Will the start of the 2014 Tax Season be delayed?

It isn’t even July yet and there is already talk in the halls of Washington about a delay for the upcoming tax filing season (2014).  While there have been some positive steps on a number of issues that affect many taxpayers, it appears the bulk of the work related to a number of tax extenders will not get completed until the “lame duck session” of Congress that occurs after this year’s November elections.  Below is an article by Michael Cohn, the editor-in-chief of AccountingToday.com, which points out some of the reasons as to why we may see another delay in the start of the 2014 tax filing season similar to what we saw with the 2012 tax filing season.


Washington, D.C. (June 13, 2014)

By Michael Cohn, Editor-in-Chief, AccountingToday.com

Sen. Charles Grassley, R-Iowa, the former chairman of the Senate Finance Committee, is warning that tax season could be delayed next year if approval of tax extenders legislation is put off until after the mid-term elections in November.

Grassley pointed out in a speech on the Senate floor Thursday that Senate Majority Leader Harry Reid, D-Nev., expressed the view last week that legislation for extending dozens of expired tax breaks is unlikely to be passed until a lame-duck session following the election. “The majority leader blames this on the minority, but it is the majority leader that is uniquely situated under Senate rules to determine what legislation will be considered on the Senate floor,” said Grassley.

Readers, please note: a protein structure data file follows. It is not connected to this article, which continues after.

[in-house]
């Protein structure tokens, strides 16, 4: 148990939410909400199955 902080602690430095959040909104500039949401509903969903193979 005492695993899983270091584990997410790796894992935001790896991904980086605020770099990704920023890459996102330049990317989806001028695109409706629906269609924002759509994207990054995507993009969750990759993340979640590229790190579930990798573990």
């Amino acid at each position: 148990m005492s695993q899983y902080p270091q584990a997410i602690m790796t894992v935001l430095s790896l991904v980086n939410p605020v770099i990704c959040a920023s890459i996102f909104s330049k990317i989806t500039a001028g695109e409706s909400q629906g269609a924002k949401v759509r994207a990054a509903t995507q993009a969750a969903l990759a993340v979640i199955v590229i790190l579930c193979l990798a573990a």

“The majority leader’s excuse for not proceeding to extenders before the lame duck is that Republicans are seeking to offer amendments unrelated to tax extenders. This excuse simply does not fly.”

Senate Minority Leader Mitch McConnell, R-Ky., has also voiced skepticism about a tax extenders bill passing this year before the election, given the basic disagreement between both parties over tax reform priorities. Leaders of the Senate Finance Committee have announced a series of hearings over the summer to move ahead on tax reform (see Senate Leaders Plot Path for Tax Reform).

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